You check your own blood pressure using one of the machines at the pharmacy, and the reading is normal. But when the nurse at the doctor’s office takes a reading during your physical, the numbers are on the high side — and your doctor is concerned.
So what gives? How can your blood pressure be fine one day and then a potential concern the next? There are actually a number of reasons that your blood pressure can change from day to day (or even from hour to hour) and some of them are a cause for concern.
With the widespread availability of home blood pressure monitors, it’s easier than ever for people to keep track of their own numbers at home. People who have heart disease or another condition that requires continuous monitoring, for example, may find it easier to measure blood pressure at home than make regular trips to the doctor’s office.
However, it’s quite common for home readings to be vastly different from the readings at the doctor’s office. Some of the most common causes include user error — medical personnel are trained in using blood pressure cuffs and taking accurate readings — and environmental. In some cases, the environment at home can cause a higher reading; spouses, children and the demands of home can all cause a spike in blood pressure. For these people, a visit to the doctor’s office may represent a welcome respite, which results in a lower reading.
More common, though, is a phenomenon called “white coat hypertension.” For many people, the simple act of walking into an exam room increases stress, which can cause the heart to beat faster and increase blood pressure. For that reason, many doctors opt to check patients’ blood pressure at the beginning and end of the appointment to determine whether an initially high reading is actually an issue, or just a case of situational hypertension. If the readings are still high, the doctor may opt to explore further treatment, including prescription medication to lower blood pressure.
A More Serious Issue
While user error and situational factors can cause spikes in blood pressure that aren’t a cause for concern, a significant difference in blood pressure between the right and left arms could signal a very serious condition.
For most people, it doesn’t matter whether blood pressure readings are taken in the right or the left arm. While there might be slight differences in the readings between arms, in general, blood pressure should be about the same in both arms because blood is pumped to all areas of the body at the same rate.
However, more doctors are beginning to check patients’ blood pressure twice, once in each arm, especially those patients who have a history of hypertension. If each arm has a vastly different reading of greater than 10 points, particularly the systolic pressure (the upper number), there could be a blockage in one of the arteries that runs under the collarbone and brings blood to the arms, legs and brain. If there is in fact a blockage, you could be at a higher risk for stroke, peripheral artery disease and other cardiovascular events, including heart attack.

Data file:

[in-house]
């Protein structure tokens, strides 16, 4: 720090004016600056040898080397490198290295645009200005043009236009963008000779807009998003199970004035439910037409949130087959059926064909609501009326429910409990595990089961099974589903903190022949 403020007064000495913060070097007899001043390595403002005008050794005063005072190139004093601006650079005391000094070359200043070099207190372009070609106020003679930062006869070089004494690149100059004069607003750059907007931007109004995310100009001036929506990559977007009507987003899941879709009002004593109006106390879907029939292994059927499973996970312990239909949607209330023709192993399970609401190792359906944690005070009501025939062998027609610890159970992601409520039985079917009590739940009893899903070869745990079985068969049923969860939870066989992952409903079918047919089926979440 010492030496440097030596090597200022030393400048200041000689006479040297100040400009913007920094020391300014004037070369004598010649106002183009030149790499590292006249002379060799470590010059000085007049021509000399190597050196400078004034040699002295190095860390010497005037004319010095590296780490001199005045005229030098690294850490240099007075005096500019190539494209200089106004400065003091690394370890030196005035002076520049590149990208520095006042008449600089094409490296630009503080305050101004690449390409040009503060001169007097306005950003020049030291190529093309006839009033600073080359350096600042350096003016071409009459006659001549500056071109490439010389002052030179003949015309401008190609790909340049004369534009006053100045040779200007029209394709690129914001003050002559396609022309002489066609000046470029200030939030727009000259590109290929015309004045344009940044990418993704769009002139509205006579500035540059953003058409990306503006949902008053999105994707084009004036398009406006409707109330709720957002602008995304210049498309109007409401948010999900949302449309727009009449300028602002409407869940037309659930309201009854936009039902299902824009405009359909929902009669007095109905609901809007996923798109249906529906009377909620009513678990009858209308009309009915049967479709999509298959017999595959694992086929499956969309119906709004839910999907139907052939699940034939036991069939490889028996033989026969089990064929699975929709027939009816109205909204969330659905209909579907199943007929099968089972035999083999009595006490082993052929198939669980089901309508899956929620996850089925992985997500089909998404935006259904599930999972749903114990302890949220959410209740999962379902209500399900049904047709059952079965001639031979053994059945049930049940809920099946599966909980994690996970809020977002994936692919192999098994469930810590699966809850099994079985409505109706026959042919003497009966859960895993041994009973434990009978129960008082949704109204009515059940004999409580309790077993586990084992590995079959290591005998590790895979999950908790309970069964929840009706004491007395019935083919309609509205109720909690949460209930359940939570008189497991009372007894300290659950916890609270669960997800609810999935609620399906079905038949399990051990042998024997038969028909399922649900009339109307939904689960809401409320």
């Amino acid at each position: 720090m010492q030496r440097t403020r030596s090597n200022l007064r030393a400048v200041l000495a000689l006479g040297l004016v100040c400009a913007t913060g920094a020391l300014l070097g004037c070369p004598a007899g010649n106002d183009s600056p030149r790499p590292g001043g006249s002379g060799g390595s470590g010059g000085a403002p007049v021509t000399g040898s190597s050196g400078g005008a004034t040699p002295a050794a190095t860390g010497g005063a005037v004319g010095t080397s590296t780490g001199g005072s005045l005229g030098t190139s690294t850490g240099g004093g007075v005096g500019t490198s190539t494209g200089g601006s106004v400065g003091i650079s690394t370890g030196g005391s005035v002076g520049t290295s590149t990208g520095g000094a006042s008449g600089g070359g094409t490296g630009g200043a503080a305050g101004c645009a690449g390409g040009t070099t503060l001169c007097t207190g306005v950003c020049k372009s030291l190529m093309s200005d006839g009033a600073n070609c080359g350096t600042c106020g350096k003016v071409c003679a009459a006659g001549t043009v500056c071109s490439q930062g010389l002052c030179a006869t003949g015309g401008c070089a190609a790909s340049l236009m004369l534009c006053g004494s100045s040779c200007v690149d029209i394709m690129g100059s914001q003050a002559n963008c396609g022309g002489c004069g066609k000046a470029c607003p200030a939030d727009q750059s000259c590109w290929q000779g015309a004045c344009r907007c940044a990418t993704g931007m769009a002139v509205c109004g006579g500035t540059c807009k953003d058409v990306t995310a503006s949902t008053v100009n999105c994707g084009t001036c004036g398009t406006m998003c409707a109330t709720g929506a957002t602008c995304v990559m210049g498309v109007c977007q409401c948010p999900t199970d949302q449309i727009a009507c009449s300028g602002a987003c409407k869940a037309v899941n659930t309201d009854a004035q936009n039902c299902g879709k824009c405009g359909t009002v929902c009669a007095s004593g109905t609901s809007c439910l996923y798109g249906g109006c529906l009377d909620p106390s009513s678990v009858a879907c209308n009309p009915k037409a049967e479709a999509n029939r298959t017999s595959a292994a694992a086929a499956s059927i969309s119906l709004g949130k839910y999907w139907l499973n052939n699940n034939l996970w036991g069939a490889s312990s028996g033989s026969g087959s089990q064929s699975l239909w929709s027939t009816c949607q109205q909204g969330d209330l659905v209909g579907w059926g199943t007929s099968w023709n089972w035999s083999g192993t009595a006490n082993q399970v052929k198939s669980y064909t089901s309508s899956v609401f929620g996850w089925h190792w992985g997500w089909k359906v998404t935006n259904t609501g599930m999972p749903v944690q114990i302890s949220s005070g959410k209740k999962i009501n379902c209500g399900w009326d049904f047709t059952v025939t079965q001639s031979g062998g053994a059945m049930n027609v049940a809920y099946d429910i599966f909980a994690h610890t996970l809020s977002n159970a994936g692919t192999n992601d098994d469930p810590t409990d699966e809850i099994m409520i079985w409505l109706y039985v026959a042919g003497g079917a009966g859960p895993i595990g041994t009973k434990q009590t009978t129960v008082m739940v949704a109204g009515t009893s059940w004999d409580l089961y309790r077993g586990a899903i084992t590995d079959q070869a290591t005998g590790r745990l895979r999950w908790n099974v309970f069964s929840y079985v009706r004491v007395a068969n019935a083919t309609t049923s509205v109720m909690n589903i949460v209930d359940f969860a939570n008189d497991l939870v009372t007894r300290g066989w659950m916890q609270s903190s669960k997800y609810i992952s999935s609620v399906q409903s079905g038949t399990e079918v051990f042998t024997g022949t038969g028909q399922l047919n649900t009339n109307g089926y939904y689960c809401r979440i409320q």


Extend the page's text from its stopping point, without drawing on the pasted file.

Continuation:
According to a British study, it doesn’t matter which arm has the higher pressure when it comes to determining risk, but the amount of the difference between the arms that causes the most concern. A difference in systolic pressure of at least 10 points or more increased the risk of several problems, including:
Peripheral artery disease, or a hardening or narrowing of the arteries that lead to the lower extremities; people with different blood pressure readings are 2.5 times more likely to have reduced blood flow to their legs
Differing blood pressure readings mean 1.6 times the risk of decreased blood flow to the brain, which increased stroke risk
A 70 percent increased risk of dying from cardiovascular disease
In short, while a difference of a point or two between arms isn’t a cause for concern — anxiety or environmental factors can create different readings — a major difference should trigger additional intervention and testing to prevent serious complications.
Because varying blood pressure readings is such a strong predictor of cardiovascular disease, some groups, including the American Heart Association, recommend that doctors make checking blood pressure in both arms a standard practice.
As a patient, you can help ensure that your blood pressure readings are accurate no matter which arm is checked by avoiding caffeine, nicotine and alcohol for 30 minutes before the test. Try to sit quietly and relax for a few moments before testing; if you’re at the doctor’s office, tell the doctor or nurse about any recent stressors (like traffic) that could create an artificially high reading. Rest your back on the chair with your feet on the floor, and make sure your arm is supported with your elbow level with your heart.
High blood pressure isn’t something to be taken lightly, and it’s important to get accurate readings in both arms. If you’re concerned, ask your doctor to double check or take your own readings at home. Your cardiovascular health is too important to be left to chance.